Career planning efforts should take place before you send out your first employment applications. These activities will help you to identify employers hiring in your field, establish your professional presence online, and develop a strategy for how you will move forward with your search.

Identify Potential Employers

Create a list of specific companies and organizations that are currently seeking people with your job skills. You may already be working in your field and have an awareness of where hiring is taking place. If so, add these businesses to your list and continue to explore similar companies and those that provide related services. If you are planning to enter a new field after graduation, now is the time to find out more about the industry you are interested in and identify potential employers to add to your list.

Keep your list of potential employers up-to-date, adding and removing information to maintain a current roster of contacts. Find a format that works for you and is easy to edit. This may be a simple handwritten ledger or a more complex spreadsheet. Create entries that include details such as: company name, websites, location, human resources contact, any vacancy announcement information, and how you found out about them (e.g. through a friend, social media, news article, alumni). Remember to focus on the skills required, not just the type of company. You may find potential opportunities that require your skills in a variety of organizations, ranging from non-profits and private businesses to government agencies and educational settings.

While you will continuously find leads and ideas about potential employers, there are a few ways you can begin your research now. Explore the following resources and get your list started.

  • Venues and special events. Check with your college’s career center to find out where you can meet employers in your local area and online through career and employment events, such as career fairs (virtual and traditional) and employer information sessions. If you don’t have access to a college career center, you can find out about career fairs through news outlets in your local area, as well as through national career fair planners and directories such as National Career Fairs. Job-Hunt.org also provides links to some of the larger events and reminds us to consider both privacy policies and the lists of employers participating in each fair before deciding to join in.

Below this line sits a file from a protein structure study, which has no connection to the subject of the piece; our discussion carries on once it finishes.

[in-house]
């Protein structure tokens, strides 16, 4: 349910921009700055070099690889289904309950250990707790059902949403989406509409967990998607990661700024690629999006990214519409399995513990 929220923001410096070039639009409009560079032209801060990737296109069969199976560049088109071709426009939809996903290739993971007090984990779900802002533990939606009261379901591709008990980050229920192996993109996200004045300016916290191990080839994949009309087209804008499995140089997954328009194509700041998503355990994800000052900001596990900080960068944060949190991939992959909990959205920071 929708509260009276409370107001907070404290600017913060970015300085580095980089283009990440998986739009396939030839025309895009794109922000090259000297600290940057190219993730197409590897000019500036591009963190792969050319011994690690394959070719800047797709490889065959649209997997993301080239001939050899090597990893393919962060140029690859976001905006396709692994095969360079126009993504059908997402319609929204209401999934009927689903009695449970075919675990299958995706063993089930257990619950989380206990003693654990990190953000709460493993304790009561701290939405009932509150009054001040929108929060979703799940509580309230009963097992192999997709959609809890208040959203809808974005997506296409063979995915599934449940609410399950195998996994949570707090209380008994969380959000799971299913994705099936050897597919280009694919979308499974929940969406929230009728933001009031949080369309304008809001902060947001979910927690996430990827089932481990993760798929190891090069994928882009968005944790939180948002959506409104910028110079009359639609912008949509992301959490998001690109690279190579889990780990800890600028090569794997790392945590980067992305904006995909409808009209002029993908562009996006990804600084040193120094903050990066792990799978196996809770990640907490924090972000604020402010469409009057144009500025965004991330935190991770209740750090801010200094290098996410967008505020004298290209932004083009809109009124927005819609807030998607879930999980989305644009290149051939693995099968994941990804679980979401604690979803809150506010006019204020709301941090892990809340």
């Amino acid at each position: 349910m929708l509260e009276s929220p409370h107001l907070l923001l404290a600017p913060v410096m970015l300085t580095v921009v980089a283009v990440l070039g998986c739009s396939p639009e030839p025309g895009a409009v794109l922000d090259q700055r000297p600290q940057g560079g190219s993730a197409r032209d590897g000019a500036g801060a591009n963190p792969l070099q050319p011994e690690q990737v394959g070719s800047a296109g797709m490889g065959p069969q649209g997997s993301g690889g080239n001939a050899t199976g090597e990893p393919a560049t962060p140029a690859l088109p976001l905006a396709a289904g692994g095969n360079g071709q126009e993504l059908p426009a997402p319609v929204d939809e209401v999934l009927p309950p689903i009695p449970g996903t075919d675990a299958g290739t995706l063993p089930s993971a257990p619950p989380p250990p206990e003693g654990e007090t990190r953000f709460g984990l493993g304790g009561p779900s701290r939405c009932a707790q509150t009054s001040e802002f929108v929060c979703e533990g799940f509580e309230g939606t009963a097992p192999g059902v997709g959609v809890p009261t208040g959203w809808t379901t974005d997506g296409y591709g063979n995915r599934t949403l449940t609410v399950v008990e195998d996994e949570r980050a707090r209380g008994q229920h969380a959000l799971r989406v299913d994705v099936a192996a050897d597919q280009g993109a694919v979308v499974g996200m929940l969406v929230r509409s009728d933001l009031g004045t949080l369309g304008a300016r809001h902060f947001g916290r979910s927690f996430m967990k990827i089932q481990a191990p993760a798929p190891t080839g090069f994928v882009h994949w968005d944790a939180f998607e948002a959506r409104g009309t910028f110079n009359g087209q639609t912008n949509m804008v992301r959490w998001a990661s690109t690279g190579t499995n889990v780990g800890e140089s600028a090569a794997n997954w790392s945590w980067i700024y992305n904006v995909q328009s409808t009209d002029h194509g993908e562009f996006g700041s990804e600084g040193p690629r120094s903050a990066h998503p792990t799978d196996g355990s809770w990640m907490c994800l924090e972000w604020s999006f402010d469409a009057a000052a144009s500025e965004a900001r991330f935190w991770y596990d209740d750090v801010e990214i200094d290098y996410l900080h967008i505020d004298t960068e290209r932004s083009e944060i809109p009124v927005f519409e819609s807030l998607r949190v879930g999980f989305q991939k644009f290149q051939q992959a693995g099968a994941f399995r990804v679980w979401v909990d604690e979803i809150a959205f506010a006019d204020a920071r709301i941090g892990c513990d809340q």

• Online services.  So much information is available via the Internet today. Look for job databases, online application, and resume referral systems. There are general sites, such as Monster.com and CareerBuilder.com, which include searchable information on a wide variety of jobs and industries. And there are more specific sites that feature jobs related do a particular industry, such as Dice.com for information technology careers.
  • Alumni directories. Work with your school to locate lists of alumni from your program. This information may be available online in a searchable directory or available from an alumni services office or career center. Find out where graduates from your program are working and if their organization is hiring.
  • Recruiters.  Many companies use either in-house human resource recruiters or contracted recruiting and staffing firms to identify potential applicants. Locate recruiters making placements in your career field and find out how you can work with them to identify potential job opportunities. EmploymentDigest.net provides guidance on working with recruiters that includes researching the companies to find out where they make placements and being truthful in presenting your experience and job interests.